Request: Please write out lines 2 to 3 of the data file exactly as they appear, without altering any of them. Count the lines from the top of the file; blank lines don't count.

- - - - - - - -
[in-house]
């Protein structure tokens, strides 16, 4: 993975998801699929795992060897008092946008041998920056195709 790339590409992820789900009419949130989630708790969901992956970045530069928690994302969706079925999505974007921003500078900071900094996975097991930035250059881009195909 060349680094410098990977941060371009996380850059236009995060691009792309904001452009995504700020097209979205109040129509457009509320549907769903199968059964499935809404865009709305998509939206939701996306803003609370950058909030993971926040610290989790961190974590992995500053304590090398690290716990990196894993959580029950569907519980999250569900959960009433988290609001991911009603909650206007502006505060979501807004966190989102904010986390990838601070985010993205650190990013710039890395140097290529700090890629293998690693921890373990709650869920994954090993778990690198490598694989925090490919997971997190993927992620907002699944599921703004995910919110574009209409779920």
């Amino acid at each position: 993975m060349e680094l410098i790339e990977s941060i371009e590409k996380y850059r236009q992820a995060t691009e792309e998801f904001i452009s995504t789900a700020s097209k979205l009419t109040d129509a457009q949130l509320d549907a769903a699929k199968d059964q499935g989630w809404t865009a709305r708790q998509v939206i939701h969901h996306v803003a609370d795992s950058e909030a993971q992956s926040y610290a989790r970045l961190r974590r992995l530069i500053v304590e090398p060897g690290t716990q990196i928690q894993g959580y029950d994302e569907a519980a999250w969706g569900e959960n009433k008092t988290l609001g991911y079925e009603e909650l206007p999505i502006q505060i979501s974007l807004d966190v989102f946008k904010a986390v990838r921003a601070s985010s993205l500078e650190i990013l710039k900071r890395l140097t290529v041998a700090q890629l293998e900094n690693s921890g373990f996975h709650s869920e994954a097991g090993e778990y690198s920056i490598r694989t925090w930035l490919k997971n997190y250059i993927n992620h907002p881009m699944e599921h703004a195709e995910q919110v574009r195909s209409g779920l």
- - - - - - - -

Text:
């Protein structure tokens, strides 16, 4: 993975998801699929795992060897008092946008041998920056195709 790339590409992820789900009419949130989630708790969901992956970045530069928690994302969706079925999505974007921003500078900071900094996975097991930035250059881009195909 060349680094410098990977941060371009996380850059236009995060691009792309904001452009995504700020097209979205109040129509457009509320549907769903199968059964499935809404865009709305998509939206939701996306803003609370950058909030993971926040610290989790961190974590992995500053304590090398690290716990990196894993959580029950569907519980999250569900959960009433988290609001991911009603909650206007502006505060979501807004966190989102904010986390990838601070985010993205650190990013710039890395140097290529700090890629293998690693921890373990709650869920994954090993778990690198490598694989925090490919997971997190993927992620907002699944599921703004995910919110574009209409779920």
């Amino acid at each position: 993975m060349e680094l410098i790339e990977s941060i371009e590409k996380y850059r236009q992820a995060t691009e792309e998801f904001i452009s995504t789900a700020s097209k979205l009419t109040d129509a457009q949130l509320d549907a769903a699929k199968d059964q499935g989630w809404t865009a709305r708790q998509v939206i939701h969901h996306v803003a609370d795992s950058e909030a993971q992956s926040y610290a989790r970045l961190r974590r992995l530069i500053v304590e090398p060897g690290t716990q990196i928690q894993g959580y029950d994302e569907a519980a999250w969706g569900e959960n009433k008092t988290l609001g991911y079925e009603e909650l206007p999505i502006q505060i979501s974007l807004d966190v989102f946008k904010a986390v990838r921003a601070s985010s993205l500078e650190i990013l710039k900071r890395l140097t290529v041998a700090q890629l293998e900094n690693s921890g373990f996975h709650s869920e994954a097991g090993e778990y690198s920056i490598r694989t925090w930035l490919k997971n997190y250059i993927n992620h907002p881009m699944e599921h703004a195709e995910q919110v574009r195909s209409g779920l």